In 1950, only 22% of adults were single. Today, more than 50% of adults are. Eric Klinenberg explores the dramatic rise of solo living, and the seismic impact it's having on our culture, business and politics. Though conventional wisdom tells us that living by oneself leads to loneliness and isolation, most 'solo dwellers', compared with their ...Read MoreIn 1950, only 22% of adults were single. Today, more than 50% of adults are. Eric Klinenberg explores the dramatic rise of solo living, and the seismic impact it's having on our culture, business and politics. Though conventional wisdom tells us that living by oneself leads to loneliness and isolation, most 'solo dwellers', compared with their married counterparts, are more likely to eat out and exercise, sign up for art and music classes, attend public events and lectures, and volunteer. Drawing on over three hundred in-depth interviews with men and women of all ages and every class, Klinenberg reaches some startling conclusions. With eye-opening statistics, original data and vivid portraits of people who go it alone, Going Solo upends common preconceptions to provide the definitive take on the rise of this major trend and how it is transforming modern society.Read Less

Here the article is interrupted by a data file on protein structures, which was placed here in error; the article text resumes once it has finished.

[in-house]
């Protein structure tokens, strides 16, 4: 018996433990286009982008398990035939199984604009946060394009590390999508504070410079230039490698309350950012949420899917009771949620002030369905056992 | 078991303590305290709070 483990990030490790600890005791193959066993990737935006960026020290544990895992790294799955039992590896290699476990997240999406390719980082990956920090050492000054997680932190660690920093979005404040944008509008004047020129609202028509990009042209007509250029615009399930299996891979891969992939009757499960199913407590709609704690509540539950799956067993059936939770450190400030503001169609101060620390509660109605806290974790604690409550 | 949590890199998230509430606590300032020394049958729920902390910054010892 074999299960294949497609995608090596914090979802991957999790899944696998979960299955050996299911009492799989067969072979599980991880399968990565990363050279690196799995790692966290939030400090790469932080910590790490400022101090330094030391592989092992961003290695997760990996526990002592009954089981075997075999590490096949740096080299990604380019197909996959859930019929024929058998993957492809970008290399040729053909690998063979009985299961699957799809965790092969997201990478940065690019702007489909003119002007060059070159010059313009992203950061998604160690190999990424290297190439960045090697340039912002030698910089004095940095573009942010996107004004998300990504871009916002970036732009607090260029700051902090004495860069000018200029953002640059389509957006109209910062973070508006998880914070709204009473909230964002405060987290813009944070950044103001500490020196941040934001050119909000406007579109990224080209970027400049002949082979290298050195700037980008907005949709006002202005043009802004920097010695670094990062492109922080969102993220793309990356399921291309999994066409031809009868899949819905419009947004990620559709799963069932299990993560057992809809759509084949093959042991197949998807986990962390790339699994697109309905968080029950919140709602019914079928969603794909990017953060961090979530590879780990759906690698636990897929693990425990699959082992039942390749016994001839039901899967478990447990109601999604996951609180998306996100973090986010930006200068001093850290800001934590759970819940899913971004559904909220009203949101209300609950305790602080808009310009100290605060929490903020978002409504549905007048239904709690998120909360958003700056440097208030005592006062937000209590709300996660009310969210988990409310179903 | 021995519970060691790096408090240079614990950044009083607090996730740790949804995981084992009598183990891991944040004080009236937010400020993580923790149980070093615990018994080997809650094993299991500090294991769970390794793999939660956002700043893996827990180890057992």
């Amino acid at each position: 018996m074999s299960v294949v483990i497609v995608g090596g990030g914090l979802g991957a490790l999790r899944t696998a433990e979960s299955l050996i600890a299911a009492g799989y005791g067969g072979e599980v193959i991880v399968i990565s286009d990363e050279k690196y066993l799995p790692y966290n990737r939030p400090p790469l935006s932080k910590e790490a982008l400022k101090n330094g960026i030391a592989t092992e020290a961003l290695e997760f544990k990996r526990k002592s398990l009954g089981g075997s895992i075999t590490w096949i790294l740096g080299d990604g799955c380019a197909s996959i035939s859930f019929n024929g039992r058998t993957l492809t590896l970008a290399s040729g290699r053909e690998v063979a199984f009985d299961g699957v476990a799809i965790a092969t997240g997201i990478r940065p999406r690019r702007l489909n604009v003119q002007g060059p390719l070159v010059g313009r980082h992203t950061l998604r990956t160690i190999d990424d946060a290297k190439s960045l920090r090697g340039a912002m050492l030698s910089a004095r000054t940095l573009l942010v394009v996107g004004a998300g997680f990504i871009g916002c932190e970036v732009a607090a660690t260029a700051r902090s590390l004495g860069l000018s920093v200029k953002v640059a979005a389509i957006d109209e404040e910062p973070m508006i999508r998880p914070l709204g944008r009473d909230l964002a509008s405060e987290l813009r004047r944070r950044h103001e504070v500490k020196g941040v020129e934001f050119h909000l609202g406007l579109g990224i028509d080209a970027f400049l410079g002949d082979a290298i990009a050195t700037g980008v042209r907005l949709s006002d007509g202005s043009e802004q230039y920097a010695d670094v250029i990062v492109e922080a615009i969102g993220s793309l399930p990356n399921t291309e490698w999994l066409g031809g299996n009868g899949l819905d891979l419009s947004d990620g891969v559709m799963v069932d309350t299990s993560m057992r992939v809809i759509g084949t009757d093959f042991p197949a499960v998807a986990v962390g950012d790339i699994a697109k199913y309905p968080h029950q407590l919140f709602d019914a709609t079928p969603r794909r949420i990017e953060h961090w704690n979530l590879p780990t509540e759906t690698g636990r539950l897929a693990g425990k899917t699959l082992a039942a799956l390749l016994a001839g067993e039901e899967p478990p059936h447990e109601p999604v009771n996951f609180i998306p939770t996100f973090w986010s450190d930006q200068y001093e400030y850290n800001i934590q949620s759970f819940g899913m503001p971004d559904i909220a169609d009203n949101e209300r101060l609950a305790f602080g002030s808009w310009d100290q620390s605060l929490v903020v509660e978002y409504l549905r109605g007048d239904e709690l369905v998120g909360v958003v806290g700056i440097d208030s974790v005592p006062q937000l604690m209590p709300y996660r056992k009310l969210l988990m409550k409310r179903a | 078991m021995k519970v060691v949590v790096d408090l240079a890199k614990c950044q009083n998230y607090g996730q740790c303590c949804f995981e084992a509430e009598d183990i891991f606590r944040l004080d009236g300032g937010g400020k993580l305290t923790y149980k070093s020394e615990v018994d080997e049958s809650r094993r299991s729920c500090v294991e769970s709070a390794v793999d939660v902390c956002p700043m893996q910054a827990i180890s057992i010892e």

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Publishers Weekly, 2011-10-03 Tackling the growing phenomenon of living alone, sociologist Klinenberg (Heat Wave) examines the roots of the trend in the modern cult of the individual, the feminist liberation from the "burden of the `women's role' in marriage," and the Greenwich Village bohemians of the early 20th century. Now, with divorce rates soaring and employment stability at a low, Westerners have gotten used to moving fluidly among cities, jobs, and partners, putting off marriage. At the same time, young people have reframed solo dwelling as a first step into adult independence, shaking some of its old stigma. Klinenberg portrays a number of young urban professionals who enjoy the good life and stay hyperconnected through social media; middle-aged divorces with little faith in marriage and a fierce desire to protect their independence; widows and widowers forging new networks in assisted living facilities. On the flip side of the coin are the isolated and the poor, homebound by disabilities, forced into single-room occupancy dwellings by poverty, addiction, or disease. With such wide-ranging lifestyles, singletons often find it hard to band together to promote their social and political causes. Still, they share a number of common difficulties, and Klinenberg takes an optimist's look at how society could make sure singles-young and old, rich and poor-can make the connections that support them in their living spaces and beyond. (Feb.) (c) Copyright PWxyz, LLC. All rights reserved.
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